This article gives a brief introduction to using PyTorch, Tensorflow, and distributed training for developing and fine-tuning deep learning models on Databricks. It also includes links to pages with example notebooks illustrating how to use those tools.
For general guidelines on optimizing deep learning workflows on Databricks, see Best practices for deep learning on Databricks.
For information about working with large language models and generative AI on Databricks, see:
PyTorch is included in Databricks Runtime ML and provides GPU accelerated tensor computation and high-level functionalities for building deep learning networks. You can perform single node training or distributed training with PyTorch on Databricks. See PyTorch.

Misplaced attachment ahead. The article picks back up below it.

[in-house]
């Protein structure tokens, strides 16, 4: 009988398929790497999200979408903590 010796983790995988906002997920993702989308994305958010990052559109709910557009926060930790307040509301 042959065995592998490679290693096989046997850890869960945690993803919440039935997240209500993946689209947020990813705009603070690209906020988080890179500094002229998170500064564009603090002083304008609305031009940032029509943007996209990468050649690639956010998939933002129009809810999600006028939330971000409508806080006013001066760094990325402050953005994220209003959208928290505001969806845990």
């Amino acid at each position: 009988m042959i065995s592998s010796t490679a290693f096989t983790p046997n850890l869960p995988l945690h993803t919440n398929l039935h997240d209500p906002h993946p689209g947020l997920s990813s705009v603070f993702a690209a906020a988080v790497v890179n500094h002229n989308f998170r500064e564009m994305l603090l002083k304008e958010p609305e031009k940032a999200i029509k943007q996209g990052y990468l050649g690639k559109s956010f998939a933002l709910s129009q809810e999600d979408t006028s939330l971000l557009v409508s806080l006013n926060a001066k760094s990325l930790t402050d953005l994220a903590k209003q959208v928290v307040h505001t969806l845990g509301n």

Databricks Runtime ML includes TensorFlow and TensorBoard, so you can use these libraries without installing any packages. TensorFlow supports deep-learning and general numerical computations on CPUs, GPUs, and clusters of GPUs. TensorBoard provides visualization tools to help you debug and optimize machine learning and deep learning workflows. See TensorFlow for single node and distributed training examples.
Because deep learning models are data and computation-intensive, distributed training can be important. For examples of distributed deep learning using integrations with Horovod,
spark-tensorflow-distributor, TorchDistributor, and DeepSpeed see Distributed training.
Tracking remains a cornerstone of the MLflow ecosystem and is especially vital for the iterative nature of deep learning. Databricks uses MLflow to track deep learning training runs and model development. See Track model development using MLflow.